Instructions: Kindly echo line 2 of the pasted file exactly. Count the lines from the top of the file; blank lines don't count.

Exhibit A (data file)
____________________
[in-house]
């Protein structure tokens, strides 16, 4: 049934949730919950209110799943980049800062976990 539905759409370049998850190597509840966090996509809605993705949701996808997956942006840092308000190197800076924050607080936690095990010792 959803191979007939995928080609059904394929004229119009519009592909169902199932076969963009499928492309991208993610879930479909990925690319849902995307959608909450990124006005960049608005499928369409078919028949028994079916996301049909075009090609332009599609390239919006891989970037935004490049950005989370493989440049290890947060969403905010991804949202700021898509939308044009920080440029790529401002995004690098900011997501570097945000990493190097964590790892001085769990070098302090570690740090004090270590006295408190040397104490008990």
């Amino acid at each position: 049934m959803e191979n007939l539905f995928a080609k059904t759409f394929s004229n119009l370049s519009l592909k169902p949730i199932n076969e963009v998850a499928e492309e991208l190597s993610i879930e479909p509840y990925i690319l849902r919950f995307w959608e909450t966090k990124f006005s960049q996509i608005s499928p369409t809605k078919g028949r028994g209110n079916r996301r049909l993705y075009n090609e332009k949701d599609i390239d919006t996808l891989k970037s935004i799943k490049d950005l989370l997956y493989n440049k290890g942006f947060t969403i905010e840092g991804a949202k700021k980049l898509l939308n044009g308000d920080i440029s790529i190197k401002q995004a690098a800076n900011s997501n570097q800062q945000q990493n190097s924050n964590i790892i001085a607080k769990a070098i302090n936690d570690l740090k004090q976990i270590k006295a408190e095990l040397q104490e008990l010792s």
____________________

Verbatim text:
């Protein structure tokens, strides 16, 4: 049934949730919950209110799943980049800062976990 539905759409370049998850190597509840966090996509809605993705949701996808997956942006840092308000190197800076924050607080936690095990010792 959803191979007939995928080609059904394929004229119009519009592909169902199932076969963009499928492309991208993610879930479909990925690319849902995307959608909450990124006005960049608005499928369409078919028949028994079916996301049909075009090609332009599609390239919006891989970037935004490049950005989370493989440049290890947060969403905010991804949202700021898509939308044009920080440029790529401002995004690098900011997501570097945000990493190097964590790892001085769990070098302090570690740090004090270590006295408190040397104490008990």